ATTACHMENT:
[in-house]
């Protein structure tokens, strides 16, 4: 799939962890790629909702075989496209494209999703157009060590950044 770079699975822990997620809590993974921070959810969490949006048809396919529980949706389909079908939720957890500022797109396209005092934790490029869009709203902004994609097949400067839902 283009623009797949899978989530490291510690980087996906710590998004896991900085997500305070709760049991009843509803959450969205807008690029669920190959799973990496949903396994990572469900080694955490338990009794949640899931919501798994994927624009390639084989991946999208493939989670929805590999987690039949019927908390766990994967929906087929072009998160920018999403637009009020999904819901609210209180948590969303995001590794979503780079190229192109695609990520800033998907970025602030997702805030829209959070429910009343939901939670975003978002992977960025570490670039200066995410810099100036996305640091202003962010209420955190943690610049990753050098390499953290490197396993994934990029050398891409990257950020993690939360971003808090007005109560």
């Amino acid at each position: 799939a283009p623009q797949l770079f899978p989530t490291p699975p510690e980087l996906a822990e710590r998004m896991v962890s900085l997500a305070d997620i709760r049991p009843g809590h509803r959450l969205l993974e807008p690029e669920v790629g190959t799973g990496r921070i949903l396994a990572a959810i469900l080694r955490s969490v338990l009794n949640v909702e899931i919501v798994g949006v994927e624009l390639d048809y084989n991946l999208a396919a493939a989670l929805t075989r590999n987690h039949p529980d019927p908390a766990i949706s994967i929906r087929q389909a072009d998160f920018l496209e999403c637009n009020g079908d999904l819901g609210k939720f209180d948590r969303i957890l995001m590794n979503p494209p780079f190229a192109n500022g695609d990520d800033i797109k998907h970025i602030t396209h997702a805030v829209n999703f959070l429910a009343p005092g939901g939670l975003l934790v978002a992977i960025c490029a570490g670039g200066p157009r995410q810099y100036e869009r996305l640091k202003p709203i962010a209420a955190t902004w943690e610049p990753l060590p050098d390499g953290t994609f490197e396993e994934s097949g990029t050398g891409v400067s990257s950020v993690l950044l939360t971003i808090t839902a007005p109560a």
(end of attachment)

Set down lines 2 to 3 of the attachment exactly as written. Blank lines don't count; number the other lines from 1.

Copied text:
């Protein structure tokens, strides 16, 4: 799939962890790629909702075989496209494209999703157009060590950044 770079699975822990997620809590993974921070959810969490949006048809396919529980949706389909079908939720957890500022797109396209005092934790490029869009709203902004994609097949400067839902 283009623009797949899978989530490291510690980087996906710590998004896991900085997500305070709760049991009843509803959450969205807008690029669920190959799973990496949903396994990572469900080694955490338990009794949640899931919501798994994927624009390639084989991946999208493939989670929805590999987690039949019927908390766990994967929906087929072009998160920018999403637009009020999904819901609210209180948590969303995001590794979503780079190229192109695609990520800033998907970025602030997702805030829209959070429910009343939901939670975003978002992977960025570490670039200066995410810099100036996305640091202003962010209420955190943690610049990753050098390499953290490197396993994934990029050398891409990257950020993690939360971003808090007005109560």
């Amino acid at each position: 799939a283009p623009q797949l770079f899978p989530t490291p699975p510690e980087l996906a822990e710590r998004m896991v962890s900085l997500a305070d997620i709760r049991p009843g809590h509803r959450l969205l993974e807008p690029e669920v790629g190959t799973g990496r921070i949903l396994a990572a959810i469900l080694r955490s969490v338990l009794n949640v909702e899931i919501v798994g949006v994927e624009l390639d048809y084989n991946l999208a396919a493939a989670l929805t075989r590999n987690h039949p529980d019927p908390a766990i949706s994967i929906r087929q389909a072009d998160f920018l496209e999403c637009n009020g079908d999904l819901g609210k939720f209180d948590r969303i957890l995001m590794n979503p494209p780079f190229a192109n500022g695609d990520d800033i797109k998907h970025i602030t396209h997702a805030v829209n999703f959070l429910a009343p005092g939901g939670l975003l934790v978002a992977i960025c490029a570490g670039g200066p157009r995410q810099y100036e869009r996305l640091k202003p709203i962010a209420a955190t902004w943690e610049p990753l060590p050098d390499g953290t994609f490197e396993e994934s097949g990029t050398g891409v400067s990257s950020v993690l950044l939360t971003i808090t839902a007005p109560a």